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Saturday, September 14, 2013

Looking Back on the Island-Hopping Strategy

The part of the island-hopping strategy that involved bypassing some Japanese-held islands was sensible. In retrospect, I think there were too many landings. The invasion of the Philippines was completely
unnecessary and was only done so General MacArthur  could keep his foolish promise to return.

The Japanese navy was basically destroyed during the battles of Midway, the Philippine Sea, and Leyte. Without a navy to protect their merchant fleet, the Japanese army units stationed on various islands were doomed to starvation. Indeed, that was the fate of some units on Japanese-held islands.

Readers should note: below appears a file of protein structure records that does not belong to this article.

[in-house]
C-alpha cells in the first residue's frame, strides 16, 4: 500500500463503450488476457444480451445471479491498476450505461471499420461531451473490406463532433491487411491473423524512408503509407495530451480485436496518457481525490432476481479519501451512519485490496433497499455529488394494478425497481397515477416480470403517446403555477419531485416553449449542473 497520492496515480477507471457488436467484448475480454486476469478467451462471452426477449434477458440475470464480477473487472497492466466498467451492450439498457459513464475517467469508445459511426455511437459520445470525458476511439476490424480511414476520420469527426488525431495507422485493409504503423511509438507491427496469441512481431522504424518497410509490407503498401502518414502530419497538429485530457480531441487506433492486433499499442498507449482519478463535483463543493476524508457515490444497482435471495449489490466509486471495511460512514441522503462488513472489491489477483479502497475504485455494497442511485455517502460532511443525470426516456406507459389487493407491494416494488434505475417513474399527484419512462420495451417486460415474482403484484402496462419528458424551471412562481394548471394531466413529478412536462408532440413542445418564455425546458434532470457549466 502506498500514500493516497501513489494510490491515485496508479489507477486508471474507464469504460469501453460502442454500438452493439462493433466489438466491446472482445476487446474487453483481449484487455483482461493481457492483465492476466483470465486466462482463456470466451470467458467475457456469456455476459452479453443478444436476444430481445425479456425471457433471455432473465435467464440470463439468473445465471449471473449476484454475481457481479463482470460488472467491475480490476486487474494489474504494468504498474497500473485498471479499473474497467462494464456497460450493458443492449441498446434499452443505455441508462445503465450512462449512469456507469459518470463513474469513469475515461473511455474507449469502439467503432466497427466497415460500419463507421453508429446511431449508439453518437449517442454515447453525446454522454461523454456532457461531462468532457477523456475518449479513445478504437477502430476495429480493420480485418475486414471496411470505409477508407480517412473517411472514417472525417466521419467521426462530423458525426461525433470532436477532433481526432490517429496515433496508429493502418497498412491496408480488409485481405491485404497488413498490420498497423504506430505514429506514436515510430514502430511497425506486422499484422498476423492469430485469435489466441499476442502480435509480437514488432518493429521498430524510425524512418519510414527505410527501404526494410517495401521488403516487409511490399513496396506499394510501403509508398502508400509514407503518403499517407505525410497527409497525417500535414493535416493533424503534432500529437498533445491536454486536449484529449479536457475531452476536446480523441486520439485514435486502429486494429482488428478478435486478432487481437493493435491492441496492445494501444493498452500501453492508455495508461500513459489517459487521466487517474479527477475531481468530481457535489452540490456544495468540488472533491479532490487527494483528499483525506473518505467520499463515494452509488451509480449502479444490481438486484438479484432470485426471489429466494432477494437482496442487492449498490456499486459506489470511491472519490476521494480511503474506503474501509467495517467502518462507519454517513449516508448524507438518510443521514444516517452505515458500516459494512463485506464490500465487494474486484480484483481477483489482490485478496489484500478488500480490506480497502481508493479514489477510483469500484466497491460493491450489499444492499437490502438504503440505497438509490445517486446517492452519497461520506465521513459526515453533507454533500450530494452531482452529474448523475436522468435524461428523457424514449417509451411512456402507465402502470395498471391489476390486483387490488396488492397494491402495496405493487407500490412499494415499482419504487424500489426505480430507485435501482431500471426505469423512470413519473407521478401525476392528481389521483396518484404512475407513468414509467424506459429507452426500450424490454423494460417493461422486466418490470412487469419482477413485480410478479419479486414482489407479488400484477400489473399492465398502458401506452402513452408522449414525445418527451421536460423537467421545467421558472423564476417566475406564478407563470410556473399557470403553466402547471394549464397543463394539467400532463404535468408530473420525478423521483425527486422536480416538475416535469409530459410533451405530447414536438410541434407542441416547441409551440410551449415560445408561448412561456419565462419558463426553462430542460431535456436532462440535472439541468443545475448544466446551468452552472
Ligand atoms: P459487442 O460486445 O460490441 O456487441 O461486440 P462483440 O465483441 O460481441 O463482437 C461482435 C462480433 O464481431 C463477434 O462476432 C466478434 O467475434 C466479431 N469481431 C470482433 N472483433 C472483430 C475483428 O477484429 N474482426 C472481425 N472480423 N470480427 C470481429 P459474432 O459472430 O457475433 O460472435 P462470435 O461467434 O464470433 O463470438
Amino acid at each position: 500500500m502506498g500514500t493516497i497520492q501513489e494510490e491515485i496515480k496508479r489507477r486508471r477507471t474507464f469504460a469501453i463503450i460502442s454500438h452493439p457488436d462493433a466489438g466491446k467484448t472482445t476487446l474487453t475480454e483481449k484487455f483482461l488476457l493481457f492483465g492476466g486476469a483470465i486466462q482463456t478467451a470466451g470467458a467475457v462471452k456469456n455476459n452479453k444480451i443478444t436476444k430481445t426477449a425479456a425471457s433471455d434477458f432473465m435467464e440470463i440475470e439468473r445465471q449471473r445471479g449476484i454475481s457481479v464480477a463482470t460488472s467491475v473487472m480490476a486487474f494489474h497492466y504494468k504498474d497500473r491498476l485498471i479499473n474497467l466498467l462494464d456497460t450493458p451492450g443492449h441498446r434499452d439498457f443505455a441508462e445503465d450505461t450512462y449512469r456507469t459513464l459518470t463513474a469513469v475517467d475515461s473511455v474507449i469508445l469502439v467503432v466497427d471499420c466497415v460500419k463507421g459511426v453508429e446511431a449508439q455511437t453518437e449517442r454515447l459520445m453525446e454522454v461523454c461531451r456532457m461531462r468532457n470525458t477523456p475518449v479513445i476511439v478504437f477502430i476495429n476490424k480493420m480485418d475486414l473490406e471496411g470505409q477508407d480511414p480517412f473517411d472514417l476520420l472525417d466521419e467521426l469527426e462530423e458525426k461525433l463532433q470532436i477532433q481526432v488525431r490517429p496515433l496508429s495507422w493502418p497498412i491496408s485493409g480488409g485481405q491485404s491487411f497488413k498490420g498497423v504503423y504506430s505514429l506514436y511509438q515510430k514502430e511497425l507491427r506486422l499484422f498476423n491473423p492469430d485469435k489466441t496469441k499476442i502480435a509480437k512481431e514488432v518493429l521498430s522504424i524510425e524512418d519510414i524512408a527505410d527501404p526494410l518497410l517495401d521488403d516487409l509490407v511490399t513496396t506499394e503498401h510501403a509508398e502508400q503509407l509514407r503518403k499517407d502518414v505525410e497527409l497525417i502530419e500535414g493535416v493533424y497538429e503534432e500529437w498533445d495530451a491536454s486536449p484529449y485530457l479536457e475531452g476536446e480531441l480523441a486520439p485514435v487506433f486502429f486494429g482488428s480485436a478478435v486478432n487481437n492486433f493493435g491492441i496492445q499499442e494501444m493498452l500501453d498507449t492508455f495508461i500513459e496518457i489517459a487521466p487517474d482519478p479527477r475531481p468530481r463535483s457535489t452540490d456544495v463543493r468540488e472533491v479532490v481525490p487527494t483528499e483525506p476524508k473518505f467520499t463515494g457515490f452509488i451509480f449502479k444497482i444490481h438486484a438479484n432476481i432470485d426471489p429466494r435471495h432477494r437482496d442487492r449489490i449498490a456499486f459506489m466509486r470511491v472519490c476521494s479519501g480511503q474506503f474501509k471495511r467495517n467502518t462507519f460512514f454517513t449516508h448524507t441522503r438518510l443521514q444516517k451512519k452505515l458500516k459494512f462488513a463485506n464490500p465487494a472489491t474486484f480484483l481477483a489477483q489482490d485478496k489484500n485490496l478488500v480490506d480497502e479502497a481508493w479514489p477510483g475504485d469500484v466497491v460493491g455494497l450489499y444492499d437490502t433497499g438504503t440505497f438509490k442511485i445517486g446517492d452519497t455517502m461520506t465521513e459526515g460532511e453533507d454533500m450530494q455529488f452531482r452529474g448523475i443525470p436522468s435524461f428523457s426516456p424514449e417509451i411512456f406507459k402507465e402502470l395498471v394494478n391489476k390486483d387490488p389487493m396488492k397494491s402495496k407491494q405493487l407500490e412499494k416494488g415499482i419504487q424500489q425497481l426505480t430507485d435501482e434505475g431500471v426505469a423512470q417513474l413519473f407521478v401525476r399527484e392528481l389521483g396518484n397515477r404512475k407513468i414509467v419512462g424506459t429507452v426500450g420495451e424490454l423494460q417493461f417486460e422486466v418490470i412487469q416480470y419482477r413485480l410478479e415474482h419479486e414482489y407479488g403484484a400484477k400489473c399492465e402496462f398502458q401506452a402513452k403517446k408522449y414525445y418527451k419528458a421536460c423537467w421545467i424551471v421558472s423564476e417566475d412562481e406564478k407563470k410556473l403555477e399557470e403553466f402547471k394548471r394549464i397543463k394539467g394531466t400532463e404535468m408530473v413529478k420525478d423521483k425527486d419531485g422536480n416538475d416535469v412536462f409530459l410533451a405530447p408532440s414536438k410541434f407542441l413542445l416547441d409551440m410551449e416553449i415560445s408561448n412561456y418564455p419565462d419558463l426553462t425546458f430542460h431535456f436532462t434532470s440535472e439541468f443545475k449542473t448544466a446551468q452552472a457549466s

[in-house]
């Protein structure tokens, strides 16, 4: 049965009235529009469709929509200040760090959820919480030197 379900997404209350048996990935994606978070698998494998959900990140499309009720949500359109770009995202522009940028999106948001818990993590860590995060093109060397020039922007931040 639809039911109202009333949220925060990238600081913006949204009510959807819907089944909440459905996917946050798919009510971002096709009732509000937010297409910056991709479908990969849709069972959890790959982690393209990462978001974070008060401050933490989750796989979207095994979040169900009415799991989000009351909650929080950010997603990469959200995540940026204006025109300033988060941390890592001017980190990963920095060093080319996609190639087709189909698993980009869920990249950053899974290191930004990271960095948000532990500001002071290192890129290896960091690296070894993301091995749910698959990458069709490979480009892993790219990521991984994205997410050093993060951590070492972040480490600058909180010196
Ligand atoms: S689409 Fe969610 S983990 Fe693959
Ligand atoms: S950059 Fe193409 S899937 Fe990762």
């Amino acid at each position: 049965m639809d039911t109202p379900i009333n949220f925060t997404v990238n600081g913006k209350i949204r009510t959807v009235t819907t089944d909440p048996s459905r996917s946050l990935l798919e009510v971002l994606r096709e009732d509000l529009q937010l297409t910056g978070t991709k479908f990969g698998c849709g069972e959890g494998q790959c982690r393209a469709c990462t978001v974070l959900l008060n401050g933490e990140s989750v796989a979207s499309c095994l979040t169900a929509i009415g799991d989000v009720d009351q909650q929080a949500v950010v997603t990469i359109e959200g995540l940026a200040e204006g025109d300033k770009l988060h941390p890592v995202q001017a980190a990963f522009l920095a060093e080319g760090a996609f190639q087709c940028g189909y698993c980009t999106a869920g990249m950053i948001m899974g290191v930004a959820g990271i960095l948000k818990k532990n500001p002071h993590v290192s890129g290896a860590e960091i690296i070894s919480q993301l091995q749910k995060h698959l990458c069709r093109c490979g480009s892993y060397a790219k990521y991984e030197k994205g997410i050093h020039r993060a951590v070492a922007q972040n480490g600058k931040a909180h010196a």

The bloody battles fought to capture islands like Tarawa, Peleliu , Okinawa, and Iwo Jima were pointless because those islands were not used as bases for B-29 bombers. It was the bombing raids which finally compelled the Japanese to surrender. Thus, the only islands that really needed to be captured were the Marianas islands, which is where the B-29 bases were.

In fairness, the commanders at the time believed that an invasion of the Japanese home islands would be necessary to force an unconditional surrender (another bad idea), so they saw a need to capture islands as future staging areas.

I think it would have been a shorter, less bloody war if the US had focused on destroying the Japanese navy with mines and submarines and then strategically bombed Japan until they agreed to withdraw from all the territories they had captured. I can understand the general feeling was a desire to punish and humiliate Japan, but that feeling made the war much longer and bloodier than it could have been.

US leaders would have been wise to follow the advice of Sun Tzu: do not push a desperate foe too hard.






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